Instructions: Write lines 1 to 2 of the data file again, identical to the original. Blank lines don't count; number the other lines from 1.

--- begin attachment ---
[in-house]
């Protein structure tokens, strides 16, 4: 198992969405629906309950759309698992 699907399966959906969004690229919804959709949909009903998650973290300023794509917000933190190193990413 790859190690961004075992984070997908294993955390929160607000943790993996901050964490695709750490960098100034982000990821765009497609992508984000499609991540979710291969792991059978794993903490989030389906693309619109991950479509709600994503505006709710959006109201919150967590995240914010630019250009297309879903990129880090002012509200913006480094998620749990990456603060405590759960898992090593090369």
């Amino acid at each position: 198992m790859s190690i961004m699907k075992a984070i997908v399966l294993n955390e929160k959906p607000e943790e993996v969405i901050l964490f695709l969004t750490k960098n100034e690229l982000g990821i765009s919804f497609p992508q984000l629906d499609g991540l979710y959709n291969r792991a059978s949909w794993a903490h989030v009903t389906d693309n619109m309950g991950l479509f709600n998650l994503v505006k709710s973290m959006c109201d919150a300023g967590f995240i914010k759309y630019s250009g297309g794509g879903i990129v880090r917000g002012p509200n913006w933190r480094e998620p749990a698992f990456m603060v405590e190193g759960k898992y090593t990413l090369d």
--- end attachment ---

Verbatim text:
[in-house]
């Protein structure tokens, strides 16, 4: 198992969405629906309950759309698992 699907399966959906969004690229919804959709949909009903998650973290300023794509917000933190190193990413 790859190690961004075992984070997908294993955390929160607000943790993996901050964490695709750490960098100034982000990821765009497609992508984000499609991540979710291969792991059978794993903490989030389906693309619109991950479509709600994503505006709710959006109201919150967590995240914010630019250009297309879903990129880090002012509200913006480094998620749990990456603060405590759960898992090593090369």